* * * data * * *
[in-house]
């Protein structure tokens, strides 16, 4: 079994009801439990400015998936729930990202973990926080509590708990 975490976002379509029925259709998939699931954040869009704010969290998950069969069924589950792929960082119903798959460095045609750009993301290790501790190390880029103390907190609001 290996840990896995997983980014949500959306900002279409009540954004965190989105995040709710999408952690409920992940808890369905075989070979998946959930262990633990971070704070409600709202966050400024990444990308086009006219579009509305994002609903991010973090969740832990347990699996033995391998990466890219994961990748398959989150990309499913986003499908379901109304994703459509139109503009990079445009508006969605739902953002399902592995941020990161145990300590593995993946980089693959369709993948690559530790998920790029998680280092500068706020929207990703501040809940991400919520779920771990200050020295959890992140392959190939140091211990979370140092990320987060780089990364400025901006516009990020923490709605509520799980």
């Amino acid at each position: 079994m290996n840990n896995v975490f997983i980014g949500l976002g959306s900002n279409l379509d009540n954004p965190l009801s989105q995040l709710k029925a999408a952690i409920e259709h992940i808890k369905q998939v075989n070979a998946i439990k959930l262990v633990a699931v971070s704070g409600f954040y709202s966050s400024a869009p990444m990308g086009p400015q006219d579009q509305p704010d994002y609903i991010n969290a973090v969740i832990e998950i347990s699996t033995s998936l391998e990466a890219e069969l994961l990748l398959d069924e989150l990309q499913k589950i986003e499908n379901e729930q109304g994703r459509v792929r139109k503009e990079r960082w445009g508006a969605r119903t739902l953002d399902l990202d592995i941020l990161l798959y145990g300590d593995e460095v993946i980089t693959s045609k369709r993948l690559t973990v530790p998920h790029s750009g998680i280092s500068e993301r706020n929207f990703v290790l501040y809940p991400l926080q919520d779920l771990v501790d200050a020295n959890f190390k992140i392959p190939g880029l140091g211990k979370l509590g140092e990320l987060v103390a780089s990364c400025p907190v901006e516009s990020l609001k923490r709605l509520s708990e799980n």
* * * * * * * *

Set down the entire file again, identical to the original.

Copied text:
[in-house]
């Protein structure tokens, strides 16, 4: 079994009801439990400015998936729930990202973990926080509590708990 975490976002379509029925259709998939699931954040869009704010969290998950069969069924589950792929960082119903798959460095045609750009993301290790501790190390880029103390907190609001 290996840990896995997983980014949500959306900002279409009540954004965190989105995040709710999408952690409920992940808890369905075989070979998946959930262990633990971070704070409600709202966050400024990444990308086009006219579009509305994002609903991010973090969740832990347990699996033995391998990466890219994961990748398959989150990309499913986003499908379901109304994703459509139109503009990079445009508006969605739902953002399902592995941020990161145990300590593995993946980089693959369709993948690559530790998920790029998680280092500068706020929207990703501040809940991400919520779920771990200050020295959890992140392959190939140091211990979370140092990320987060780089990364400025901006516009990020923490709605509520799980």
């Amino acid at each position: 079994m290996n840990n896995v975490f997983i980014g949500l976002g959306s900002n279409l379509d009540n954004p965190l009801s989105q995040l709710k029925a999408a952690i409920e259709h992940i808890k369905q998939v075989n070979a998946i439990k959930l262990v633990a699931v971070s704070g409600f954040y709202s966050s400024a869009p990444m990308g086009p400015q006219d579009q509305p704010d994002y609903i991010n969290a973090v969740i832990e998950i347990s699996t033995s998936l391998e990466a890219e069969l994961l990748l398959d069924e989150l990309q499913k589950i986003e499908n379901e729930q109304g994703r459509v792929r139109k503009e990079r960082w445009g508006a969605r119903t739902l953002d399902l990202d592995i941020l990161l798959y145990g300590d593995e460095v993946i980089t693959s045609k369709r993948l690559t973990v530790p998920h790029s750009g998680i280092s500068e993301r706020n929207f990703v290790l501040y809940p991400l926080q919520d779920l771990v501790d200050a020295n959890f190390k992140i392959p190939g880029l140091g211990k979370l509590g140092e990320l987060v103390a780089s990364c400025p907190v901006e516009s990020l609001k923490r709605l509520s708990e799980n």